Writers Are Opening Up About Money—And That’s a Good Thing http://janefriedman.com/feeder/?FeederAction=clicked&feed=Articles+%28RSS2%29&seed=http%3A%2F%2Fjanefriedman.com%2F2014%2F07%2F22%2Fwriters-are-talking-about-money%2F&seed_title=Writers+Are+Opening+Up+About+Money%E2%80%94And+That%26%238217%3Bs+a+Good+Thing http://janefriedman.com/feeder/?FeederAction=clicked&feed=Articles+%28RSS2%29&seed=http%3A%2F%2Fjanefriedman.com%2F2014%2F07%2F22%2Fwriters-are-talking-about-money%2F&seed_title=Writers+Are+Opening+Up+About+Money%E2%80%94And+That%26%238217%3Bs+a+Good+Thing#comments Tue, 22 Jul 2014 09:00:14 +0000 http://janefriedman.com/?p=19776 From a recent op-ed at the New York Times: Writers may always have worried about money, but now seems a particularly fertile time for writing about it. … This spate of talk about writing and money has opened up broader conversations about who can afford to enter the profession today, and who gets shut out. My magazine […]

The post Writers Are Opening Up About Money—And That’s a Good Thing appeared first on Jane Friedman and was written by Jane Friedman.

]]>
writing and money

Historias Visuales / via Flickr

From a recent op-ed at the New York Times:

Writers may always have worried about money, but now seems a particularly fertile time for writing about it. … This spate of talk about writing and money has opened up broader conversations about who can afford to enter the profession today, and who gets shut out.

My magazine Scratch is mentioned, and my Scratch co-founder is quoted:

Manjula Martin, the cofounder of Scratch, told Op-Talk that “there has always been this tension for writers around how to make a living and how to make art.” However, she said, growing job insecurity in writing professions and beyond may have led to a new wave of anxiety: “As the economy is changing and as things just feel more precarious in our culture, that bleeds through to the literary culture. And I think a big part of that too is a question of, ‘is literature and are the arts going to continue to be valued in ways that we have perhaps always just assumed they would be?’”

At a time when authors seem to be more divided than united, I hope we can at least agree: Sharing our publishing experiences with each other—with as much transparency as possible—helps us all make better decisions for the long term of our careers.

Read the full op-ed.

The post Writers Are Opening Up About Money—And That’s a Good Thing appeared first on Jane Friedman and was written by Jane Friedman.

]]>
http://janefriedman.com/feeder/?FeederAction=clicked&feed=Articles+%28RSS2%29&seed=http%3A%2F%2Fjanefriedman.com%2F2014%2F07%2F22%2Fwriters-are-talking-about-money%2F&seed_title=Writers+Are+Opening+Up+About+Money%E2%80%94And+That%26%238217%3Bs+a+Good+Thing/feed/ 5
Why I Left My Mighty Agency and New York Publishers (for now) http://janefriedman.com/feeder/?FeederAction=clicked&feed=Articles+%28RSS2%29&seed=http%3A%2F%2Fjanefriedman.com%2F2014%2F07%2F21%2Fi-left-my-agent%2F&seed_title=Why+I+Left+My+Mighty+Agency+and+New+York+Publishers+%28for+now%29 http://janefriedman.com/feeder/?FeederAction=clicked&feed=Articles+%28RSS2%29&seed=http%3A%2F%2Fjanefriedman.com%2F2014%2F07%2F21%2Fi-left-my-agent%2F&seed_title=Why+I+Left+My+Mighty+Agency+and+New+York+Publishers+%28for+now%29#comments Mon, 21 Jul 2014 09:00:26 +0000 http://janefriedman.com/?p=19763 Note from Jane: Today I’m beyond honored to feature bestselling author Claire Cook (@ClaireCookwrite), who has just released Never Too Late, from which this post is excerpted. Claire has a fascinating story to tell about her decision to leave her agency and traditional publisher, and chase after her publishing dreams. As the ancient Greek philosopher Heraclitus said, […]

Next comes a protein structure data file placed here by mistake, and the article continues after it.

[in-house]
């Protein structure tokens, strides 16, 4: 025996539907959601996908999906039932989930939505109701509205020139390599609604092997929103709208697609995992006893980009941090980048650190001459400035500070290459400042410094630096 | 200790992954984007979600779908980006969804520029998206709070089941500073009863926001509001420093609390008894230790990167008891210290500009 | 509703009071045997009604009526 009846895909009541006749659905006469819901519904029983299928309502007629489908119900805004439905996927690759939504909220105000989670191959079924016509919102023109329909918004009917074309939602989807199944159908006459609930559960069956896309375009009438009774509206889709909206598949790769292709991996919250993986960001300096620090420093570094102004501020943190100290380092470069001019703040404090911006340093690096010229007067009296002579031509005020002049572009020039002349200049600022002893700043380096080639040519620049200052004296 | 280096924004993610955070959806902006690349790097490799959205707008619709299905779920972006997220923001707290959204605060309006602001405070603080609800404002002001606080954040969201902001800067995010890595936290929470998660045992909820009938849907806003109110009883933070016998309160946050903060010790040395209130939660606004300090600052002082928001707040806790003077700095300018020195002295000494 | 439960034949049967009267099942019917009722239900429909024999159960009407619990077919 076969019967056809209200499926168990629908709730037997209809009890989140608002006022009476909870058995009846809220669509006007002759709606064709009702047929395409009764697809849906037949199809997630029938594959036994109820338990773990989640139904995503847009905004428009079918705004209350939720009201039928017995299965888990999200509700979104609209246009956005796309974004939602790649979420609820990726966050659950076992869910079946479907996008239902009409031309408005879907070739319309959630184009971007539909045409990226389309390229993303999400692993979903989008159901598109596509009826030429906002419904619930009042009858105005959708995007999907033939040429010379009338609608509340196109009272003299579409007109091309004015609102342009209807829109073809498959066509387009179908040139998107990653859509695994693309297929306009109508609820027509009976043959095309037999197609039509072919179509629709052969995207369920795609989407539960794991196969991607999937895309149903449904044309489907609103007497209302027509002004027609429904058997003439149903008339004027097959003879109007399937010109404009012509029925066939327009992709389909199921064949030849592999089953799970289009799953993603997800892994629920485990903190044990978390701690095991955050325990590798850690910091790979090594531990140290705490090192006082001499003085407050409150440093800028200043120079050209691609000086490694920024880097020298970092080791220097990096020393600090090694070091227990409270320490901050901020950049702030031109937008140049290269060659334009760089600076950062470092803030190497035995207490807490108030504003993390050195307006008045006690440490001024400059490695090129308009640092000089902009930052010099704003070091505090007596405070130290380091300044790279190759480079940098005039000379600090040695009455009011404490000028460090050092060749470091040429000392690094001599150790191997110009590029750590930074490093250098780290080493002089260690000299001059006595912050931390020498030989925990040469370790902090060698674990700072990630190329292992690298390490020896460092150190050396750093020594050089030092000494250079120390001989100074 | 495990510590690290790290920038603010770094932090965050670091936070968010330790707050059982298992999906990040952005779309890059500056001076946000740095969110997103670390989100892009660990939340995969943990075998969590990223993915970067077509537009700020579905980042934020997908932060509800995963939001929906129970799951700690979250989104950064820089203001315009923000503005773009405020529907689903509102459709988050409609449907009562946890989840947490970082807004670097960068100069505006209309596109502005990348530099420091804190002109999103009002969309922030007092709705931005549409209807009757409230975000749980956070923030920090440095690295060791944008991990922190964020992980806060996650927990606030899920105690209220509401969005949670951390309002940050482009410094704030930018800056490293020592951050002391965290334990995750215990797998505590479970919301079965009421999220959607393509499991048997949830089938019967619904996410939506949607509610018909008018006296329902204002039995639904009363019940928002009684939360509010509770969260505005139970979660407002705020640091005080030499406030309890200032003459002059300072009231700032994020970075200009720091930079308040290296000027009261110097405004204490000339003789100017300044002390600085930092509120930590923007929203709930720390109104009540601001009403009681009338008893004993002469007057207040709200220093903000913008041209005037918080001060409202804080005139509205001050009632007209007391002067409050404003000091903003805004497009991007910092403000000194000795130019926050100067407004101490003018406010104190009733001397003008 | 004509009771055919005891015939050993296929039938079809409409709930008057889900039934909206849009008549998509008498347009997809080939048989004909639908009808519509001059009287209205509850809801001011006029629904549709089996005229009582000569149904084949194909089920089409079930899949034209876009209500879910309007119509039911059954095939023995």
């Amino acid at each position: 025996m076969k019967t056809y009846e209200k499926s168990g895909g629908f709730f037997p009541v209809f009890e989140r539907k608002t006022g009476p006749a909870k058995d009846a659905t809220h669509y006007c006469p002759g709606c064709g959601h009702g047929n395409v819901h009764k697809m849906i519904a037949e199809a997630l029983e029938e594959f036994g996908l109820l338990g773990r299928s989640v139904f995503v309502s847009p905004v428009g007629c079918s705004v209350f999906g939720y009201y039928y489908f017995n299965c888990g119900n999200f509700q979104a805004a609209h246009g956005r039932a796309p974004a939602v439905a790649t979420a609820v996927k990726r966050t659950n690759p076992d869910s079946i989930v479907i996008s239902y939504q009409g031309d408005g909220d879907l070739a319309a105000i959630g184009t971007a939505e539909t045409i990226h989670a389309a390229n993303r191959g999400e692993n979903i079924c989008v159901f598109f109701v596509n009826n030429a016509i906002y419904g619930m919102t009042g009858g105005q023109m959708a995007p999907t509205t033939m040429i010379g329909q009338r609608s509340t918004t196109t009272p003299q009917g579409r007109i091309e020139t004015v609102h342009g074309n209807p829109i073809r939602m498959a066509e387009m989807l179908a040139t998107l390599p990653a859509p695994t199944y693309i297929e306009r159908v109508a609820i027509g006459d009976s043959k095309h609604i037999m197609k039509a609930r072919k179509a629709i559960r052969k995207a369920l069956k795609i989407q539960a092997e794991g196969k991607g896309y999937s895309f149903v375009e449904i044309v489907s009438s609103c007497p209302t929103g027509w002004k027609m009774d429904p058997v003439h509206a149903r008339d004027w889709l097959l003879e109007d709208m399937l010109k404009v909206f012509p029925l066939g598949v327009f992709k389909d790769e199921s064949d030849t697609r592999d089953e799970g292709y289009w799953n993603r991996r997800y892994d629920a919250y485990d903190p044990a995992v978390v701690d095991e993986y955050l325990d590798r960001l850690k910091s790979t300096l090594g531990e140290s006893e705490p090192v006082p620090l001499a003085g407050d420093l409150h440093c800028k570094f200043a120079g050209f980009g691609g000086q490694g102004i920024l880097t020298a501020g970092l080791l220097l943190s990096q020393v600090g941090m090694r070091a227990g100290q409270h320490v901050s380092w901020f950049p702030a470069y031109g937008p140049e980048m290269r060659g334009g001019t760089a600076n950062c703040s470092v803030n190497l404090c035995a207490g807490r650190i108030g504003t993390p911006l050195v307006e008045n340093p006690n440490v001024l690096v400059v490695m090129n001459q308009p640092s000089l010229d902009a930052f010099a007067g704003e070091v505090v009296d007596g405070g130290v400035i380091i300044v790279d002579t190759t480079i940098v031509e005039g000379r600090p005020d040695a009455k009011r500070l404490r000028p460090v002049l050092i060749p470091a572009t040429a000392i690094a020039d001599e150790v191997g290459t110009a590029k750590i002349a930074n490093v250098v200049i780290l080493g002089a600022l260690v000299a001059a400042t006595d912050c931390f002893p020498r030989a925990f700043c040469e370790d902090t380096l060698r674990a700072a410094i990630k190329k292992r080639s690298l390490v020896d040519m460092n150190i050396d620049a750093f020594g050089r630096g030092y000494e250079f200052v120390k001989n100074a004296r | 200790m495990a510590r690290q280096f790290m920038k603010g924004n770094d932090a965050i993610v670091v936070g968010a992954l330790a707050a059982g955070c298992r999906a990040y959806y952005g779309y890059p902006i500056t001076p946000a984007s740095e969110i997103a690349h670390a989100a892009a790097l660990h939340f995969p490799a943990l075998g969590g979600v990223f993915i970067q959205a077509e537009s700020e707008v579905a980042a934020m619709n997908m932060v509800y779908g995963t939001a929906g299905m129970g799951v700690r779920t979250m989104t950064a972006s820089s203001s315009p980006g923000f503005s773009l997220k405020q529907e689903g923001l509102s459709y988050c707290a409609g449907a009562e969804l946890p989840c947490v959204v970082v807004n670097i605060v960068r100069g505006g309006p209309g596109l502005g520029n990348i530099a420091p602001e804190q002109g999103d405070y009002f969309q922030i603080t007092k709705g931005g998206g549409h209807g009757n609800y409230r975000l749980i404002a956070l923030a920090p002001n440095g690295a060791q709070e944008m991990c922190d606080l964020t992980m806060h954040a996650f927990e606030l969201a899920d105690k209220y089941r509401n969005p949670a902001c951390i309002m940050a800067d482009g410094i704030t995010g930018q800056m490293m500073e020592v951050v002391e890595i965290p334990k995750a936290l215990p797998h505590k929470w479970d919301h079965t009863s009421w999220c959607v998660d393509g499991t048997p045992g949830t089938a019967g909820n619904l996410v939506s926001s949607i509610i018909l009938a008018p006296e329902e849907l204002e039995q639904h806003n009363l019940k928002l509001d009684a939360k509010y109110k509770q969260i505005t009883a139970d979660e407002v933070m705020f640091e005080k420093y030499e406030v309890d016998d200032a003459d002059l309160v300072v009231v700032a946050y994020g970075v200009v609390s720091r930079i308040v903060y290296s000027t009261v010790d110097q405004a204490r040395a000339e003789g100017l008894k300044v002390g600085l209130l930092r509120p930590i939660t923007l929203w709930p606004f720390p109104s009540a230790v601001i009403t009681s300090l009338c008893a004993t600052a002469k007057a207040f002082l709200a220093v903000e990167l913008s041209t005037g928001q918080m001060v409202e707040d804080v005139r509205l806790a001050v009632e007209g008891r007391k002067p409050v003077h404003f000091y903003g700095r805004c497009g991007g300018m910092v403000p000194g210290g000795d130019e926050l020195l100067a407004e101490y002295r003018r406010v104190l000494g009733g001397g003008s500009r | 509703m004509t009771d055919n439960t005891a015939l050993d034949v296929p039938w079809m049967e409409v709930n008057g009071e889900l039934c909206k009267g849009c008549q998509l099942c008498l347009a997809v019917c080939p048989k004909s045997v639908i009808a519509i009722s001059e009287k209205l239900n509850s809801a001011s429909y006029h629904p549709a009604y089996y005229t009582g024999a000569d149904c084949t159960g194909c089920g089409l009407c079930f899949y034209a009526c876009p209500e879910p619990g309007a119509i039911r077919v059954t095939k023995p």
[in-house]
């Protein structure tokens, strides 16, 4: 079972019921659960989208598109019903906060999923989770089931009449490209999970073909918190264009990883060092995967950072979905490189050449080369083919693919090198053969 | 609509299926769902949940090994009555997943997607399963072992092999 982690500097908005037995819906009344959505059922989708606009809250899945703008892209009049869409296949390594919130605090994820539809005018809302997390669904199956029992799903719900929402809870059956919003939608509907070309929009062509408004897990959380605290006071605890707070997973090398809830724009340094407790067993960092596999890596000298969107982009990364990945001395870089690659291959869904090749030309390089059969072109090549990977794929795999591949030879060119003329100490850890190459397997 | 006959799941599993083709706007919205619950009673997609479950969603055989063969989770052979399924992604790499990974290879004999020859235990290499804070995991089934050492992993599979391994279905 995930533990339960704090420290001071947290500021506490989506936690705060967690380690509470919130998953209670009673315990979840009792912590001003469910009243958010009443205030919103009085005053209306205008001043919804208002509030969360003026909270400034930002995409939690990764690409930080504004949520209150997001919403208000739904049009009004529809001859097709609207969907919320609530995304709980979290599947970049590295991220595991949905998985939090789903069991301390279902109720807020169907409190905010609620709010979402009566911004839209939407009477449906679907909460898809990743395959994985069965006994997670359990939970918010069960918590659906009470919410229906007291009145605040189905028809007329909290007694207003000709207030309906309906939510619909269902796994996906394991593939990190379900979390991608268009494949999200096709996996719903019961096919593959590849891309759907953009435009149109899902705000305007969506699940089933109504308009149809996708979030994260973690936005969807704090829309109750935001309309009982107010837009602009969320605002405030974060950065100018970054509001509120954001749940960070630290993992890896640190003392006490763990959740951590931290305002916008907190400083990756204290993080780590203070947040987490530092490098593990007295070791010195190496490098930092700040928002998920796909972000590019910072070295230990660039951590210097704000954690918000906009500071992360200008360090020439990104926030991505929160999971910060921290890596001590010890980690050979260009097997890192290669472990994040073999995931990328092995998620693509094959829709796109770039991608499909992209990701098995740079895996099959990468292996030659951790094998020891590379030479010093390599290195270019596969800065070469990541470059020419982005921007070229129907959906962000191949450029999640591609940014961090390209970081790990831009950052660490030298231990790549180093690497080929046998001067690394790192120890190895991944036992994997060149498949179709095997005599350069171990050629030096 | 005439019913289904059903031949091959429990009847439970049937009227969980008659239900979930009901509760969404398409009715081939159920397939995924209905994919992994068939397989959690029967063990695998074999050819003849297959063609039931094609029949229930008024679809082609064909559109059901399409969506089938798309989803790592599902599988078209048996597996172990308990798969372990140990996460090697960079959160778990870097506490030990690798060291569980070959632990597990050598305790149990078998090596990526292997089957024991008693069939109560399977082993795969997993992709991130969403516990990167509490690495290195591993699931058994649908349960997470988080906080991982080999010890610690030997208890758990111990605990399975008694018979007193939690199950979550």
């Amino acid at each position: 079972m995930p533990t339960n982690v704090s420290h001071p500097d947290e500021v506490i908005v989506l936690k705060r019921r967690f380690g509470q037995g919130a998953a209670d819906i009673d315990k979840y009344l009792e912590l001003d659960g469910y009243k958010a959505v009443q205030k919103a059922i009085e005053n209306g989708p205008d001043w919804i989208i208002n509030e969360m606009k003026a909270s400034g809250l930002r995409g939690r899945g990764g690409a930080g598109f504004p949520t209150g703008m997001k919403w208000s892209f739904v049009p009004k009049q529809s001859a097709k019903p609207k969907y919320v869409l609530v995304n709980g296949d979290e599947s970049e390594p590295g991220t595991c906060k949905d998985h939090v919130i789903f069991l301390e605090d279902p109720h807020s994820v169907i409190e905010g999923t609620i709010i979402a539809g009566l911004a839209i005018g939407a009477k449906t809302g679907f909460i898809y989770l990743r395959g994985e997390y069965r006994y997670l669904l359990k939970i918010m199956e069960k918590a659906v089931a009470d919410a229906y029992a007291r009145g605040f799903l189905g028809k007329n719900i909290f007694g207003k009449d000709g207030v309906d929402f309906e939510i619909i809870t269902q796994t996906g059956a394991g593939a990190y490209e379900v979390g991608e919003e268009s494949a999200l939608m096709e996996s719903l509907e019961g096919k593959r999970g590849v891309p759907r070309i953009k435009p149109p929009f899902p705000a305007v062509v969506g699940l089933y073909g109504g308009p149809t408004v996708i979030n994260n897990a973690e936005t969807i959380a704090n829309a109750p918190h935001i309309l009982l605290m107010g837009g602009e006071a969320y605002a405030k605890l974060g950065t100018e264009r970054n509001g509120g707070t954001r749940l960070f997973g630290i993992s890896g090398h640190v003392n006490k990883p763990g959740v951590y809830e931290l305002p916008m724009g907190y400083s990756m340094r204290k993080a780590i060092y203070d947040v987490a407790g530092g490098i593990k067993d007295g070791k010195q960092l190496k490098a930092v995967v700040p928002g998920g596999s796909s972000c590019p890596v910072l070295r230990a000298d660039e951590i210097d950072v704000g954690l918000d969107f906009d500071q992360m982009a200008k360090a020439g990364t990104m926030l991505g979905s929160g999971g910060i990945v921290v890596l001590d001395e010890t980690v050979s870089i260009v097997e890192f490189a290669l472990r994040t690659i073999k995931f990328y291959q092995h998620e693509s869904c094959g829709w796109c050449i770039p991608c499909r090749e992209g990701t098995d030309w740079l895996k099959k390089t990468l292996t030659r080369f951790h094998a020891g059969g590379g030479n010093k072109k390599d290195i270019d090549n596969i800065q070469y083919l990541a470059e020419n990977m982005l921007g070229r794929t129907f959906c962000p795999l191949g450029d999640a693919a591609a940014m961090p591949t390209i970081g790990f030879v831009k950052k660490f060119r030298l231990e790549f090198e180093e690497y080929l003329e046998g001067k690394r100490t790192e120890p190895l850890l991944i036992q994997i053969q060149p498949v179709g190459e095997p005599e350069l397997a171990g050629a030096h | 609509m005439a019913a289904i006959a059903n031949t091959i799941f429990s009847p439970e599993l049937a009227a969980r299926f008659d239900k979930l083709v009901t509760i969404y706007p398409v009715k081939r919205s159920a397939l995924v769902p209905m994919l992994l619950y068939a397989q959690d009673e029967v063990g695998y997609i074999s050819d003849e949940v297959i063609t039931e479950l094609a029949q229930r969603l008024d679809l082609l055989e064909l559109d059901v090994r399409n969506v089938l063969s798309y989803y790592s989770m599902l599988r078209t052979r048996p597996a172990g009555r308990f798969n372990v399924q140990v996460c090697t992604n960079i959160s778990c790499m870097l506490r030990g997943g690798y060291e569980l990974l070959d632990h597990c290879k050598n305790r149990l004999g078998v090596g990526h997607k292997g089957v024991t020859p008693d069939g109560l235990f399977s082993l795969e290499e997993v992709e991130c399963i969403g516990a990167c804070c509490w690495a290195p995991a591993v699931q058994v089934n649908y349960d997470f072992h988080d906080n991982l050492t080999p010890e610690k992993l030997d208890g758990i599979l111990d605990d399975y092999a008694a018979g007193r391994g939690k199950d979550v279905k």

The post Why I Left My Mighty Agency and New York Publishers (for now) appeared first on Jane Friedman and was written by Claire Cook.

]]>
Olivander / via Flickr

Olivander / via Flickr

Note from Jane: Today I’m beyond honored to feature bestselling author Claire Cook (@ClaireCookwrite), who has just released Never Too Late, from which this post is excerpted. Claire has a fascinating story to tell about her decision to leave her agency and traditional publisher, and chase after her publishing dreams.


As the ancient Greek philosopher Heraclitus said, “The only thing constant is change.”

I was cruising along, represented by a powerful literary agent from a mighty agency that I both liked and respected, published by a series of big New York publishers that believed in my books and helped me make them better, and receiving advances for my novels that were substantial enough to live well on.

And then the publishing world began to get rocky, just like the music world and the newspaper world and so many others had before it.

I was one of the lucky authors. I had multi-book contracts, I was still being sent on book tour by my publisher and published in both hardcover and paperback, so I was able to put on my blinders and ignore the changes at first. Eventually, I couldn’t help noticing my career stalling out, but I’m a glass half-full kind of person, so I just shrugged it off, and figured if I dug down deep and worked even harder than I was already working, I could make up for the shrinking energy and resources being put behind my books.

And then, after years of stability and support, it was jolting when a single one of my novels made the rounds through three separate editors, because the first two left the publishing house. I lost count of the in-house publicists disappearing through the revolving door—even their names began to blur. But the good news was that this was my final book under contract with this publisher, so I’d just find a better home for my books and myself when I was free.